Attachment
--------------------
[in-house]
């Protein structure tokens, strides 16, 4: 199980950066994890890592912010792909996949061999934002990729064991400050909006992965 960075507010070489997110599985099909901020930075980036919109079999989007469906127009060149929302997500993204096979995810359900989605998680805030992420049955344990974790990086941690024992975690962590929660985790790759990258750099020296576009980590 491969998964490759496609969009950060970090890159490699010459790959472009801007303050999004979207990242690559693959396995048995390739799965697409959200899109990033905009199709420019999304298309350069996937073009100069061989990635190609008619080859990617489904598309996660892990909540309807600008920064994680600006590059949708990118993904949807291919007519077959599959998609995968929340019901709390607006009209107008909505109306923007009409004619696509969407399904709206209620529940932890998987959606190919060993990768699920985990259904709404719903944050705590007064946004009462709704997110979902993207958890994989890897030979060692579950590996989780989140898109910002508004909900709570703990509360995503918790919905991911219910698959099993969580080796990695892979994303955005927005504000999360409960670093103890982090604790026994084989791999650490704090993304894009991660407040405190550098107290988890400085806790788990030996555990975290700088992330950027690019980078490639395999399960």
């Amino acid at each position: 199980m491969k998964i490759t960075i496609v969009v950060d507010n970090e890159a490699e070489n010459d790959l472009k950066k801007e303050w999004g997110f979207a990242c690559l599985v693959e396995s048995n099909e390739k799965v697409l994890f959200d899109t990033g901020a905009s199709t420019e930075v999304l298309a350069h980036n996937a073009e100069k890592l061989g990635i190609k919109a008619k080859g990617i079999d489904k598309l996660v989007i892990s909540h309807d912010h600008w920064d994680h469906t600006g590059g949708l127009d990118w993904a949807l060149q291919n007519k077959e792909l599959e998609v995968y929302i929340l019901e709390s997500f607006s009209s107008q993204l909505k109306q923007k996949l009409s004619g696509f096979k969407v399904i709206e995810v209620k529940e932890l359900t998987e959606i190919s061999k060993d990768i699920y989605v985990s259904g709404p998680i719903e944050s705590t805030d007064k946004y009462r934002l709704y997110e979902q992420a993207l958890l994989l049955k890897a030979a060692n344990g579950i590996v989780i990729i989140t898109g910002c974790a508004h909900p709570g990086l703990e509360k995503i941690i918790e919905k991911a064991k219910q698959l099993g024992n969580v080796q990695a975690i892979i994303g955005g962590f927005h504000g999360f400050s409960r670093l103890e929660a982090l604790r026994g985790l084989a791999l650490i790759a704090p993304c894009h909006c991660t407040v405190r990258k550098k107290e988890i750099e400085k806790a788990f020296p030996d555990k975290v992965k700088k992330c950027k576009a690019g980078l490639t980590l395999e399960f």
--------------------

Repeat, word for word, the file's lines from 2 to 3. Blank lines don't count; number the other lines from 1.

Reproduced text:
């Protein structure tokens, strides 16, 4: 199980950066994890890592912010792909996949061999934002990729064991400050909006992965 960075507010070489997110599985099909901020930075980036919109079999989007469906127009060149929302997500993204096979995810359900989605998680805030992420049955344990974790990086941690024992975690962590929660985790790759990258750099020296576009980590 491969998964490759496609969009950060970090890159490699010459790959472009801007303050999004979207990242690559693959396995048995390739799965697409959200899109990033905009199709420019999304298309350069996937073009100069061989990635190609008619080859990617489904598309996660892990909540309807600008920064994680600006590059949708990118993904949807291919007519077959599959998609995968929340019901709390607006009209107008909505109306923007009409004619696509969407399904709206209620529940932890998987959606190919060993990768699920985990259904709404719903944050705590007064946004009462709704997110979902993207958890994989890897030979060692579950590996989780989140898109910002508004909900709570703990509360995503918790919905991911219910698959099993969580080796990695892979994303955005927005504000999360409960670093103890982090604790026994084989791999650490704090993304894009991660407040405190550098107290988890400085806790788990030996555990975290700088992330950027690019980078490639395999399960």
């Amino acid at each position: 199980m491969k998964i490759t960075i496609v969009v950060d507010n970090e890159a490699e070489n010459d790959l472009k950066k801007e303050w999004g997110f979207a990242c690559l599985v693959e396995s048995n099909e390739k799965v697409l994890f959200d899109t990033g901020a905009s199709t420019e930075v999304l298309a350069h980036n996937a073009e100069k890592l061989g990635i190609k919109a008619k080859g990617i079999d489904k598309l996660v989007i892990s909540h309807d912010h600008w920064d994680h469906t600006g590059g949708l127009d990118w993904a949807l060149q291919n007519k077959e792909l599959e998609v995968y929302i929340l019901e709390s997500f607006s009209s107008q993204l909505k109306q923007k996949l009409s004619g696509f096979k969407v399904i709206e995810v209620k529940e932890l359900t998987e959606i190919s061999k060993d990768i699920y989605v985990s259904g709404p998680i719903e944050s705590t805030d007064k946004y009462r934002l709704y997110e979902q992420a993207l958890l994989l049955k890897a030979a060692n344990g579950i590996v989780i990729i989140t898109g910002c974790a508004h909900p709570g990086l703990e509360k995503i941690i918790e919905k991911a064991k219910q698959l099993g024992n969580v080796q990695a975690i892979i994303g955005g962590f927005h504000g999360f400050s409960r670093l103890e929660a982090l604790r026994g985790l084989a791999l650490i790759a704090p993304c894009h909006c991660t407040v405190r990258k550098k107290e988890i750099e400085k806790a788990f020296p030996d555990k975290v992965k700088k992330c950027k576009a690019g980078l490639t980590l395999e399960f």